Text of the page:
As we enter into the start of summer, college students now begin their summer internship programs. It is time for employers and businesses to review their internship program policies. College students rely on summer internships to gain valuable professional experience and in exchange, companies provide unpaid internships as an opportunity to let students learn from behind the scene and get a foothold into a new industry. But is an unpaid internship legal?

Employers must ensure when creating an internship program without providing compensation that they comply with local, state and federal laws governing whether participants of their unpaid internship programs are interns or employees. Here’s how you may determine if your business’ unpaid internship program is legal.

As of January 2018, the U.S. Department of Labor (DOL) announced its switch from the old six factor test to the new primary beneficiary test to determine if an intern for a private sector for profit business is considered an employee under the FLSA. The primary beneficiary test includes seven flexible elements that will be applied to each case individually. The seven elements of the primary beneficiary test include:

1. Whether the intern and employer clearly understand there is no expectation of compensation. If there is any promise of compensation, whether expressed or implied, it suggests that the intern is an employee.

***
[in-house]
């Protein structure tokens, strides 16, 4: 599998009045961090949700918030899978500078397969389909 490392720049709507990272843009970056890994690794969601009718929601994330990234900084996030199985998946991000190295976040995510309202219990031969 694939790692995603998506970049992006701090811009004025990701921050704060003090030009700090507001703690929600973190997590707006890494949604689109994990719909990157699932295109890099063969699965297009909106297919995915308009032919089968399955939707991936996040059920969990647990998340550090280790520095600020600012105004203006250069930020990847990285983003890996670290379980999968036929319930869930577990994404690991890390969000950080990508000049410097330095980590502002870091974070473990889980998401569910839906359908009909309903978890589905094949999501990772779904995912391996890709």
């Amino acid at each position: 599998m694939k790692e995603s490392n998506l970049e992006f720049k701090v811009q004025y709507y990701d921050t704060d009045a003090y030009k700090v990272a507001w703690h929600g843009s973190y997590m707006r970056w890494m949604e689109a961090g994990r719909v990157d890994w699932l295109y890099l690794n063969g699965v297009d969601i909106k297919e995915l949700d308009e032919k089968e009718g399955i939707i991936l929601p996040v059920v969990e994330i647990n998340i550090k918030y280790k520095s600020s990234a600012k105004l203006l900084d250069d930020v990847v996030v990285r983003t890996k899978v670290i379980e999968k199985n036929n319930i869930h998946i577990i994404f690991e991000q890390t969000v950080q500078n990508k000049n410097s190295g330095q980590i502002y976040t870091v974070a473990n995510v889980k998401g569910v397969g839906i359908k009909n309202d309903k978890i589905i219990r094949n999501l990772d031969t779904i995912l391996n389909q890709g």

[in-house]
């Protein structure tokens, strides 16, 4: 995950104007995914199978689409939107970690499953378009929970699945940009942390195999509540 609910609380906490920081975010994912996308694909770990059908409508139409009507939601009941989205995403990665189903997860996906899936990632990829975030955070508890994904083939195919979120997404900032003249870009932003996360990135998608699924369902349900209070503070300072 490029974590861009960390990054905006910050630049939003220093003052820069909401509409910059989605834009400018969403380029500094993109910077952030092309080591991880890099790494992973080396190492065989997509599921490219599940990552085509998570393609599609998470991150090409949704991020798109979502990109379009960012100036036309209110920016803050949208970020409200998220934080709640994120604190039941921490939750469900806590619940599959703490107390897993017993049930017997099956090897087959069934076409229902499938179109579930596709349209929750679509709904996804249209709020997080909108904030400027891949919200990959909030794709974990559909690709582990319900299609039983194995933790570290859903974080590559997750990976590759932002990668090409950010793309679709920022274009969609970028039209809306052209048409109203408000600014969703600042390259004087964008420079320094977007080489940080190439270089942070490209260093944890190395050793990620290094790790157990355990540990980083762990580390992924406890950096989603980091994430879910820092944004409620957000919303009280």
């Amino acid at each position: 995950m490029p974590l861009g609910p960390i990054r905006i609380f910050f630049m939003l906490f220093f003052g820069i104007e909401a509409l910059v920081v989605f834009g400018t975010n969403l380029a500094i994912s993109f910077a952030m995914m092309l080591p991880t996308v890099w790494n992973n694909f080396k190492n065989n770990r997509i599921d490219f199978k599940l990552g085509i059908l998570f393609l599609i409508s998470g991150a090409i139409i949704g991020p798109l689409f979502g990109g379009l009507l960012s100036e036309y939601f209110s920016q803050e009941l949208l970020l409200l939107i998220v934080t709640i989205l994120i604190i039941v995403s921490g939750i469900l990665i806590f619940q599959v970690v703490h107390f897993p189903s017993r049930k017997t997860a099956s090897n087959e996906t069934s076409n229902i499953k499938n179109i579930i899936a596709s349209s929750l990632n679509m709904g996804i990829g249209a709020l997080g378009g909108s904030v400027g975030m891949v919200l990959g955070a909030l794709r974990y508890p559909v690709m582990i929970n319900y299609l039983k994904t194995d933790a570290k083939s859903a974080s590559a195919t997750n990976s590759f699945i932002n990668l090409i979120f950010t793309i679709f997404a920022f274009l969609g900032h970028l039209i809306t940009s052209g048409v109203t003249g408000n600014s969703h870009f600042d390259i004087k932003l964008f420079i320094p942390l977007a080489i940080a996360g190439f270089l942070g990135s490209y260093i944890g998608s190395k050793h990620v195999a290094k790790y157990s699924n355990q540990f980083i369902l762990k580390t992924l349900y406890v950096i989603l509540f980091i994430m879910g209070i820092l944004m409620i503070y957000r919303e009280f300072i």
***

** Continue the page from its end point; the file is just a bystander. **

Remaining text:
2. The degree to which the internship program provides training as would be comparable to that which would be provided in an educational environment, including hands-on and clinical training provided by educational institutions.
3. If the internship is connected to the intern’s formal education institution by receiving academic credits or the integration of coursework.
4. If the employer accommodates the intern’s academic commitment by following the academic calendar.
5. Whether the length of the internship program is limited to a period in which the program provides the intern with beneficial learning.
6. The extent to which the work the intern performs complements rather than displaces the work paid employees perform, while affording significant educational benefits to the intern.
7. If both the employer and intern understand that the internship program will be conducted without leading to a job offer once duration of the internship has expired.

How are these elements applied? Under what circumstances under the FLSA will the internship not be compliant, if it doesn’t meet all factors? If it does meet some, but not all? Employers should note that no single factor of this test is determinative, but the core issue to decide whether an intern would be deemed an employee under the FLSA is whether the internship program is primarily benefitting the student or the employer.